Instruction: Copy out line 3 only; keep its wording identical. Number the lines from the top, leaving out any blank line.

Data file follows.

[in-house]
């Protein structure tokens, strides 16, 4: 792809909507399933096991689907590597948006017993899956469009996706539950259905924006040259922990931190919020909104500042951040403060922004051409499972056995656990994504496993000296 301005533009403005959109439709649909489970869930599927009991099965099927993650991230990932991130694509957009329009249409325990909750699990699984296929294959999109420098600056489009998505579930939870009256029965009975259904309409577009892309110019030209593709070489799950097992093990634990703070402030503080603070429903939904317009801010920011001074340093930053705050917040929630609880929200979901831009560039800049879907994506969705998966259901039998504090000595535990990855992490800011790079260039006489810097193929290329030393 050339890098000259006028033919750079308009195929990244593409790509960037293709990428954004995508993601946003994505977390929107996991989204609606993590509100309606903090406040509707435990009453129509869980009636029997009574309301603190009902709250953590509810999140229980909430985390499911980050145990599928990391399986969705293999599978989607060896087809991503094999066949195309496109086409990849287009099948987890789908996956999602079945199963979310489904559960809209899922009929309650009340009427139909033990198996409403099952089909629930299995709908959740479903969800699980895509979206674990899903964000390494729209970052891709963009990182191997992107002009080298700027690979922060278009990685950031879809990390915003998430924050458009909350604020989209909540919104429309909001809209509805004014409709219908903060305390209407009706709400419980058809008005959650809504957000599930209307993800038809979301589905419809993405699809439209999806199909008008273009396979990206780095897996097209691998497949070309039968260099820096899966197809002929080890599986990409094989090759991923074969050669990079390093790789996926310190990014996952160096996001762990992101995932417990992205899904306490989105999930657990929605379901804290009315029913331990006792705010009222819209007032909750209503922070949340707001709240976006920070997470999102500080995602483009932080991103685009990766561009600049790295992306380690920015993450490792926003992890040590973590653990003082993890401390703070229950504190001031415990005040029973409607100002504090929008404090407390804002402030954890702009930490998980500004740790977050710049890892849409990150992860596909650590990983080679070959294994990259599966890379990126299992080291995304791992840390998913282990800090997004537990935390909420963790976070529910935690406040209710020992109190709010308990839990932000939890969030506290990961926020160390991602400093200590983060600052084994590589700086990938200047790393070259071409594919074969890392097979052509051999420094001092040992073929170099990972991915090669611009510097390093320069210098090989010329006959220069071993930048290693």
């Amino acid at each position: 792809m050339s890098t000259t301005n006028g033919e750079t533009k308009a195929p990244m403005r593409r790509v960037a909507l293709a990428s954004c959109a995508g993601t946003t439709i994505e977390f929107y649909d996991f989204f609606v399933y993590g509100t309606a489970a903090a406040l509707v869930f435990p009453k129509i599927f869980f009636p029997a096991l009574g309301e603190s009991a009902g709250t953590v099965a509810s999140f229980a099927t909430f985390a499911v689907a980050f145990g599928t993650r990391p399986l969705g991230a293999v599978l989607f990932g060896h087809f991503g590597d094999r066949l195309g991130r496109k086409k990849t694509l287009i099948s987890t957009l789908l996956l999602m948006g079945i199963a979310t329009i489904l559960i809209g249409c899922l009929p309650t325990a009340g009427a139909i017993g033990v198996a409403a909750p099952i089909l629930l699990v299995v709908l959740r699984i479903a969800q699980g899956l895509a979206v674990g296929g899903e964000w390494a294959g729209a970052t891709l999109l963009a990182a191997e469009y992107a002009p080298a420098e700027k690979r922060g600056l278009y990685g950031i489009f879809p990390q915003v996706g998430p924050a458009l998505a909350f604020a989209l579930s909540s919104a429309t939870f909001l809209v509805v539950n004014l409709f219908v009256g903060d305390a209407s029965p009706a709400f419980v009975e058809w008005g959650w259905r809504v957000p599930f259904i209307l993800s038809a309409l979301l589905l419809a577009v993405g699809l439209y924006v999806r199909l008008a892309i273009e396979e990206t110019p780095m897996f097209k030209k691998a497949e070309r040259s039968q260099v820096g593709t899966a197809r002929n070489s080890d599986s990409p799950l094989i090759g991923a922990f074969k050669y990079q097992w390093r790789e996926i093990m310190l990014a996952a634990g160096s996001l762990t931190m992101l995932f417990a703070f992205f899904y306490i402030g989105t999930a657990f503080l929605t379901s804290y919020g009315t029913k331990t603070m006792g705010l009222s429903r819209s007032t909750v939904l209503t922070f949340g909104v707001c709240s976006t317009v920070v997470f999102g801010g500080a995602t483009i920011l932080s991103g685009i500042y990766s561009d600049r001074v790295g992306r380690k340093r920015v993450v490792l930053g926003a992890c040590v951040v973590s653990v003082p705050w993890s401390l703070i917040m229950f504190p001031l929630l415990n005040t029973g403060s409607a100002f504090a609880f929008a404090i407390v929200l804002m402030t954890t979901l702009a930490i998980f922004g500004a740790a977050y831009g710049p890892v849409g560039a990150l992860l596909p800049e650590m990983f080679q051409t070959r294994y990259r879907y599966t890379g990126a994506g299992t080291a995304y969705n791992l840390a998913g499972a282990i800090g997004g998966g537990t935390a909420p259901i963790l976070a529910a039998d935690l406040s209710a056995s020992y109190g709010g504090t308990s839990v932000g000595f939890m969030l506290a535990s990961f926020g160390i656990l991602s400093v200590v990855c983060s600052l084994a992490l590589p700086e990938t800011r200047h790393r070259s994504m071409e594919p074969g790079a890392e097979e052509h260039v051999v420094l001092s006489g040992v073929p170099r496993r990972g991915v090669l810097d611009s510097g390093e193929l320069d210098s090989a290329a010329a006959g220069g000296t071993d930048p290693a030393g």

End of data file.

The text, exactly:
């Amino acid at each position: 792809m050339s890098t000259t301005n006028g033919e750079t533009k308009a195929p990244m403005r593409r790509v960037a909507l293709a990428s954004c959109a995508g993601t946003t439709i994505e977390f929107y649909d996991f989204f609606v399933y993590g509100t309606a489970a903090a406040l509707v869930f435990p009453k129509i599927f869980f009636p029997a096991l009574g309301e603190s009991a009902g709250t953590v099965a509810s999140f229980a099927t909430f985390a499911v689907a980050f145990g599928t993650r990391p399986l969705g991230a293999v599978l989607f990932g060896h087809f991503g590597d094999r066949l195309g991130r496109k086409k990849t694509l287009i099948s987890t957009l789908l996956l999602m948006g079945i199963a979310t329009i489904l559960i809209g249409c899922l009929p309650t325990a009340g009427a139909i017993g033990v198996a409403a909750p099952i089909l629930l699990v299995v709908l959740r699984i479903a969800q699980g899956l895509a979206v674990g296929g899903e964000w390494a294959g729209a970052t891709l999109l963009a990182a191997e469009y992107a002009p080298a420098e700027k690979r922060g600056l278009y990685g950031i489009f879809p990390q915003v996706g998430p924050a458009l998505a909350f604020a989209l579930s909540s919104a429309t939870f909001l809209v509805v539950n004014l409709f219908v009256g903060d305390a209407s029965p009706a709400f419980v009975e058809w008005g959650w259905r809504v957000p599930f259904i209307l993800s038809a309409l979301l589905l419809a577009v993405g699809l439209y924006v999806r199909l008008a892309i273009e396979e990206t110019p780095m897996f097209k030209k691998a497949e070309r040259s039968q260099v820096g593709t899966a197809r002929n070489s080890d599986s990409p799950l094989i090759g991923a922990f074969k050669y990079q097992w390093r790789e996926i093990m310190l990014a996952a634990g160096s996001l762990t931190m992101l995932f417990a703070f992205f899904y306490i402030g989105t999930a657990f503080l929605t379901s804290y919020g009315t029913k331990t603070m006792g705010l009222s429903r819209s007032t909750v939904l209503t922070f949340g909104v707001c709240s976006t317009v920070v997470f999102g801010g500080a995602t483009i920011l932080s991103g685009i500042y990766s561009d600049r001074v790295g992306r380690k340093r920015v993450v490792l930053g926003a992890c040590v951040v973590s653990v003082p705050w993890s401390l703070i917040m229950f504190p001031l929630l415990n005040t029973g403060s409607a100002f504090a609880f929008a404090i407390v929200l804002m402030t954890t979901l702009a930490i998980f922004g500004a740790a977050y831009g710049p890892v849409g560039a990150l992860l596909p800049e650590m990983f080679q051409t070959r294994y990259r879907y599966t890379g990126a994506g299992t080291a995304y969705n791992l840390a998913g499972a282990i800090g997004g998966g537990t935390a909420p259901i963790l976070a529910a039998d935690l406040s209710a056995s020992y109190g709010g504090t308990s839990v932000g000595f939890m969030l506290a535990s990961f926020g160390i656990l991602s400093v200590v990855c983060s600052l084994a992490l590589p700086e990938t800011r200047h790393r070259s994504m071409e594919p074969g790079a890392e097979e052509h260039v051999v420094l001092s006489g040992v073929p170099r496993r990972g991915v090669l810097d611009s510097g390093e193929l320069d210098s090989a290329a010329a006959g220069g000296t071993d930048p290693a030393g």